Measures Proposed for Gangetic Dolphin protection:
- The Ministry of Shipping has proposed mitigation measures based on Comprehensive Environmental and Social lmpact Assessment (ESIA) study on National Waterway-I including on stretches falling within VGDS.
- Vessel speed would be restricted to 2.7 knots in Vikramshila Gangetic Dolphin Sanctuary (VGDS) area to reduce the noise generation from propeller.
- lf any aquatic mammal/dolphin is spotted, then the measures will be taken to push it away through sirens/signals.
- Vessels would be fitted with propeller guards and dolphin deflectors to minimise dolphin accidents.
- Non-toxic paints to be used for painting vessels.
About: National Waterway 1
- National Waterway-1 is an inland water transport route between Haldia in West Bengal to Prayagraj in Uttar Pradesh and runs across the Ganges, Bhagirathi and Hooghly river systems.
- The objective of the project is to promote inland waterways as a cheap and environment-friendly means of transportation, especially for cargo movement.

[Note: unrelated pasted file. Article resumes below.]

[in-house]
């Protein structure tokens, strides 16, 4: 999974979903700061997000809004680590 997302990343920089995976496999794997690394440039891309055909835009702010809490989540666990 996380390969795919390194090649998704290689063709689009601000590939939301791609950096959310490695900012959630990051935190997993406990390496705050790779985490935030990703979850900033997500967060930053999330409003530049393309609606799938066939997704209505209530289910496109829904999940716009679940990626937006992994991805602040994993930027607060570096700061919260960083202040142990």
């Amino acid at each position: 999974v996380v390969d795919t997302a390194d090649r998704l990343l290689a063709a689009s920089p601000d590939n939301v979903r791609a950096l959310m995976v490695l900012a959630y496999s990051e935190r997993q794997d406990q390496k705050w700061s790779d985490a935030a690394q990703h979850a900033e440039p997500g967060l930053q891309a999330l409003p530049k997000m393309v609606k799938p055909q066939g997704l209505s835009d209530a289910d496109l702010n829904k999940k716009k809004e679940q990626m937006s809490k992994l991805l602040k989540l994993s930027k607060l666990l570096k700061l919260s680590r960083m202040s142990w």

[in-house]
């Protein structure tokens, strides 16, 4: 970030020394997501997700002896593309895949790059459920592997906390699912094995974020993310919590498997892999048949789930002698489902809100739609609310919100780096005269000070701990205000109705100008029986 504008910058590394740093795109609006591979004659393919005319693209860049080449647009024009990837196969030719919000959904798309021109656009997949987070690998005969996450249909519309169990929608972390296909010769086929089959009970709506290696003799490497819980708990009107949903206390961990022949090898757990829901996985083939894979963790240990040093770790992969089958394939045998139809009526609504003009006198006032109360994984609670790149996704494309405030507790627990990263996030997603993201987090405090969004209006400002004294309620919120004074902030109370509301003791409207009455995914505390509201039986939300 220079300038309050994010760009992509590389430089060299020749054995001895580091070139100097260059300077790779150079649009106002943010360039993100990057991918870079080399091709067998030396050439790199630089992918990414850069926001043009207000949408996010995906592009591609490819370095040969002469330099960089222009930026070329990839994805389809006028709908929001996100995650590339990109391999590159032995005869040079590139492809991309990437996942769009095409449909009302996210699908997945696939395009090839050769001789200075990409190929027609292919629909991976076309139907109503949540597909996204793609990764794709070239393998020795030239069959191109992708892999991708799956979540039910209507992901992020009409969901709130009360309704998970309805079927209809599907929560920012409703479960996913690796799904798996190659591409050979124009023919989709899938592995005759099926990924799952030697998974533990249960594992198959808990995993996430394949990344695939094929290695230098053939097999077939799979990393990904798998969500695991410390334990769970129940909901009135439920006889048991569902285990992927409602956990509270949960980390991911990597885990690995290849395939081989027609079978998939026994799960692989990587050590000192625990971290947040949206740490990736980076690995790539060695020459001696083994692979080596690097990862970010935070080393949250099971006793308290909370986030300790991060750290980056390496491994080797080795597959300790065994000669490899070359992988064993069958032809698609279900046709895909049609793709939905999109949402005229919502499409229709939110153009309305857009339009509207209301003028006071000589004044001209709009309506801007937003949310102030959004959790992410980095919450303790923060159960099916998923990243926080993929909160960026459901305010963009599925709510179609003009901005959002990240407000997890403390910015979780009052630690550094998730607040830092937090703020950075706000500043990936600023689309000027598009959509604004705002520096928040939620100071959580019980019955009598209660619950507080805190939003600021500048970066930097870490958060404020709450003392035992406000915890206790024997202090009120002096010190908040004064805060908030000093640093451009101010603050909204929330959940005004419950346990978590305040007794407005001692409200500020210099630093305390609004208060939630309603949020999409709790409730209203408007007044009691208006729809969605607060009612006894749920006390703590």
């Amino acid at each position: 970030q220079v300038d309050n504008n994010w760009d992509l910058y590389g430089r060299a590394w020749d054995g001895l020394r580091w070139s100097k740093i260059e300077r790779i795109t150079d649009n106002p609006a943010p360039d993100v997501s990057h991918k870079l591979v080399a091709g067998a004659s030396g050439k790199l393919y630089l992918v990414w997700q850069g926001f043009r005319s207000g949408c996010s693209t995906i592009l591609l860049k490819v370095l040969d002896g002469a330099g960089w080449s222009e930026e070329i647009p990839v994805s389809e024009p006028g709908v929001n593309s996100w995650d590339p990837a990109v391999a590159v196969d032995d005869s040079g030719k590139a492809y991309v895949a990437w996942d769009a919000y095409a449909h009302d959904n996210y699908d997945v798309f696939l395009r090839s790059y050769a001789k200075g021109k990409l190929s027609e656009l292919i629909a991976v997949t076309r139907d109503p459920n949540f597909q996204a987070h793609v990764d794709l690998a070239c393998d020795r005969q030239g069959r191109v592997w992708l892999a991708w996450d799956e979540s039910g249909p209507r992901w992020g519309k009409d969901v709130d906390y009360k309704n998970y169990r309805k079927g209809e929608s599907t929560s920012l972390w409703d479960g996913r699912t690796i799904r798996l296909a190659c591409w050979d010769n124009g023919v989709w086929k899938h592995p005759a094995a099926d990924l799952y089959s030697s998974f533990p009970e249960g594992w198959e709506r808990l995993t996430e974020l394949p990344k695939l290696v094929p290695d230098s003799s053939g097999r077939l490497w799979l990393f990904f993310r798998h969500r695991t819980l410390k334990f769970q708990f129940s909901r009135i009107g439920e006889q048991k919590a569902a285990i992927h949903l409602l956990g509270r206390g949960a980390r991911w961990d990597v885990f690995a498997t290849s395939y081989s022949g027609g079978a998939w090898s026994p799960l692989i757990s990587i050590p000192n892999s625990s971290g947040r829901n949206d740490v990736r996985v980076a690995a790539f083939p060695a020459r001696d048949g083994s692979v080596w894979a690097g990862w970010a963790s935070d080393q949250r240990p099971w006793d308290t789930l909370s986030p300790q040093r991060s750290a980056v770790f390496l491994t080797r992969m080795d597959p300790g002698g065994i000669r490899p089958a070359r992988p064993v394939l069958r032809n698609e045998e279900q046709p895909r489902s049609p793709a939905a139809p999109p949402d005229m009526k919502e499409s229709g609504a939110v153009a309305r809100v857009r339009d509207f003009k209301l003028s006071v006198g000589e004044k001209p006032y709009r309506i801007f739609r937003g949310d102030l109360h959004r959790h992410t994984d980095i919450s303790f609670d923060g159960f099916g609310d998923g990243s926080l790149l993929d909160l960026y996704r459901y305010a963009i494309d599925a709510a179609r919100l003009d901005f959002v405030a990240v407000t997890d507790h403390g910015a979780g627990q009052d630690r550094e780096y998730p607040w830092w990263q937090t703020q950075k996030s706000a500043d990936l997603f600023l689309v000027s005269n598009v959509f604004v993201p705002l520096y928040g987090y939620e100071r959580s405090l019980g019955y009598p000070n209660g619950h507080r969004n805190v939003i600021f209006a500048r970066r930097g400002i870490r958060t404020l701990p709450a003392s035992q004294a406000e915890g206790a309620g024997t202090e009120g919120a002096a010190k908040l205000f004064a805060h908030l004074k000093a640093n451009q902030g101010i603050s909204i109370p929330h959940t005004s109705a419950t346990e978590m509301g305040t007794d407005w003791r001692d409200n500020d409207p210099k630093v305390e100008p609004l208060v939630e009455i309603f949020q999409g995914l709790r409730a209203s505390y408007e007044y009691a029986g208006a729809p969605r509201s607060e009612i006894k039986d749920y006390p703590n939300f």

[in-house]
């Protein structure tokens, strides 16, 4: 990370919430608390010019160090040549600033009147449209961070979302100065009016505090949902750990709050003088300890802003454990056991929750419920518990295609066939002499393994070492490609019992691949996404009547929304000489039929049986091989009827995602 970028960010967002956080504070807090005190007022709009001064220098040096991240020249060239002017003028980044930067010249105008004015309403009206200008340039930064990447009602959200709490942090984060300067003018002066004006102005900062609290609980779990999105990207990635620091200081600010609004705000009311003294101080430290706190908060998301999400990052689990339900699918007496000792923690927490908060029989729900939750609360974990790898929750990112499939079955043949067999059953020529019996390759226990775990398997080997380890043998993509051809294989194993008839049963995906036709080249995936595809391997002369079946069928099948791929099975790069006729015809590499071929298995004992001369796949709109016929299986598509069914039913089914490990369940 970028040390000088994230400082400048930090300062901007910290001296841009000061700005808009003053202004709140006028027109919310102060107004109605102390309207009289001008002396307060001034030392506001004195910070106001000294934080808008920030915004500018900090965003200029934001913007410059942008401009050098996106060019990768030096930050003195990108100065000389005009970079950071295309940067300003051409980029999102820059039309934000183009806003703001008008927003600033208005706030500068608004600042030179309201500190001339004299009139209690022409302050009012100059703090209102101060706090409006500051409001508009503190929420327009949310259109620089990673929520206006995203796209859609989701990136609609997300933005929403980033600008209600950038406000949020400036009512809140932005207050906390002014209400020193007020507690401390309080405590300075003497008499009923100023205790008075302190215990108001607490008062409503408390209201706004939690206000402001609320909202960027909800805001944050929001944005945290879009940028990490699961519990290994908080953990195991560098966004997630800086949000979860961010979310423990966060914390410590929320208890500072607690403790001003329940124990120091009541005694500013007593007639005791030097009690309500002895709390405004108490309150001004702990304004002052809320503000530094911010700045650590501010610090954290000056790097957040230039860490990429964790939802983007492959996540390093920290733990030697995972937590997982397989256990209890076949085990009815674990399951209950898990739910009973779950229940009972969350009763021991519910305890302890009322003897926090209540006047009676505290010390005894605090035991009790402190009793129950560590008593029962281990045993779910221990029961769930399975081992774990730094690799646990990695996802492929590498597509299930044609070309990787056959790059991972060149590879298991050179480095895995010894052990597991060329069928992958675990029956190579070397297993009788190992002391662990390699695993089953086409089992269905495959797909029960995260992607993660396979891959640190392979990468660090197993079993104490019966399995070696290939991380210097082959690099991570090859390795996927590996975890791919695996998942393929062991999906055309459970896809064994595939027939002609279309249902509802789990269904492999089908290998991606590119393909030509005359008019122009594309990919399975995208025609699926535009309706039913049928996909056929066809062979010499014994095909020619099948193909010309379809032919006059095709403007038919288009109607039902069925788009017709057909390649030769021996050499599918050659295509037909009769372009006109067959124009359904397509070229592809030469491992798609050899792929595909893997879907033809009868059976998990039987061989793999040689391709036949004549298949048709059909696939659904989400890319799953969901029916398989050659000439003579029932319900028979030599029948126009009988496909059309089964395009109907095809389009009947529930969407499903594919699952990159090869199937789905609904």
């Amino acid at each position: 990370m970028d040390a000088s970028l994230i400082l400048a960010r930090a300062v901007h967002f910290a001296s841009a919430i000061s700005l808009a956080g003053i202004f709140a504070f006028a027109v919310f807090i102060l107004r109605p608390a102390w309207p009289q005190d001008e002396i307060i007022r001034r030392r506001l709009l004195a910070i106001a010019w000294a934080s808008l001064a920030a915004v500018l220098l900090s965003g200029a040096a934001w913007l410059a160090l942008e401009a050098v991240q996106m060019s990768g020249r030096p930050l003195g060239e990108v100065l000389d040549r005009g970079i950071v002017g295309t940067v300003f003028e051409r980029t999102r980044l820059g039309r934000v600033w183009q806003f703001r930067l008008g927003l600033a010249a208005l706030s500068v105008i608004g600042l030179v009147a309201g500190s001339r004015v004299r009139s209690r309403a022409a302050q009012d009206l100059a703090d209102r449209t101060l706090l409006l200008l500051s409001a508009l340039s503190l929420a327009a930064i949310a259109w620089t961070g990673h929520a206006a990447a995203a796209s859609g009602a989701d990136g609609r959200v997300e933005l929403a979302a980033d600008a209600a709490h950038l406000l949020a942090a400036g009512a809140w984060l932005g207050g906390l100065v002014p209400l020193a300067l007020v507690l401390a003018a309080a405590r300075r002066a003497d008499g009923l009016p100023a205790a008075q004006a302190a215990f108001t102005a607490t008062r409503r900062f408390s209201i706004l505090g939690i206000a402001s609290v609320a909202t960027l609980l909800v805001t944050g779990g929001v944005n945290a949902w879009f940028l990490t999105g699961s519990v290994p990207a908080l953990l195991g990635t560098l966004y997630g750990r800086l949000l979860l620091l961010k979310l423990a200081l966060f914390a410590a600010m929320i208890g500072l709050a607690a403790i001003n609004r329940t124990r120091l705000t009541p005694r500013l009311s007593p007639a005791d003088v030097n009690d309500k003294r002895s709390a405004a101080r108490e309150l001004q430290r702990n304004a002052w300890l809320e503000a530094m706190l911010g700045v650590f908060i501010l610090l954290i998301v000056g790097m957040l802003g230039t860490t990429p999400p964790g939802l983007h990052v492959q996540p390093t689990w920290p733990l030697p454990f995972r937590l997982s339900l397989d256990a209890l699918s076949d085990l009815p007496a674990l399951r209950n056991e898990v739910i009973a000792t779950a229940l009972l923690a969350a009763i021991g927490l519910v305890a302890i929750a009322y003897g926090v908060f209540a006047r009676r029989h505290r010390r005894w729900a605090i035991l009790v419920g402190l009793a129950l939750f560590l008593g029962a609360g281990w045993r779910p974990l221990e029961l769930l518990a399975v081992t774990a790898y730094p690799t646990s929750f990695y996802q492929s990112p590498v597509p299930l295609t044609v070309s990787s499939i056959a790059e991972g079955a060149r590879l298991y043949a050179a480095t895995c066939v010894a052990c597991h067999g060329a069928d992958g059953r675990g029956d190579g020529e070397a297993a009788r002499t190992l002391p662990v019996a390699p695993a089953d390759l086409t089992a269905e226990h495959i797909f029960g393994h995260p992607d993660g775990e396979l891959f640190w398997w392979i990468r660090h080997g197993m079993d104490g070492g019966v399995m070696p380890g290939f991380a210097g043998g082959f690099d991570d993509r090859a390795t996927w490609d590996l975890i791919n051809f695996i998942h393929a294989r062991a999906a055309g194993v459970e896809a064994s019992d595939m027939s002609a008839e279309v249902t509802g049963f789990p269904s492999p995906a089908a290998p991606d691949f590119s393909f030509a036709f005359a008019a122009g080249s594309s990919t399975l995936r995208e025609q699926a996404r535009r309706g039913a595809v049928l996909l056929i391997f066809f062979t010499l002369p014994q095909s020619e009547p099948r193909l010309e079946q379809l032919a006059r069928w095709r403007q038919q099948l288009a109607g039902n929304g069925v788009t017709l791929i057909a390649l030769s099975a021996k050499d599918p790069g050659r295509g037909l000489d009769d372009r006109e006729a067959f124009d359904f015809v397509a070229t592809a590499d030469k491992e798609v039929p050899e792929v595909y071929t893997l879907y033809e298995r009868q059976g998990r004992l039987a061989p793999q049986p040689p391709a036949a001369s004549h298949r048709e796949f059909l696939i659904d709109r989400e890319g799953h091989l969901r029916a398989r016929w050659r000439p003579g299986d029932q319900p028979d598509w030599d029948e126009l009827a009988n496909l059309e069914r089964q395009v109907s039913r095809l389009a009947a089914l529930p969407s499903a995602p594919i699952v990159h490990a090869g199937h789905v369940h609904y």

- It is 1,620 km long, making it the longest waterway in India.
- It is of prime importance amongst all the national waterways considering its locational advantages, as it passes through the States of Uttar Pradesh, Bihar, Jharkhand and West Bengal.
- It potentially serves the major cities of Haldia, Howrah, Kolkata, Bhagalpur, Patna, Ghazipur, Varanasi and Allahabad, their industrial hinterlands and several industries located along the Ganga Basin.
- The rail and road corridors of this region are already saturated. Hence, development of NW-1 would lead to a cost-effective alternative mode of transportation, especially, for bulk goods, hazardous goods and over-dimensional cargo.
- Three multi-modal terminals at Varanasi (Uttar Pradesh), Sahibganj (Jharkhand), and Haldia (West Bengal)
- Inter-modal terminals at Kalughat and Ghazipur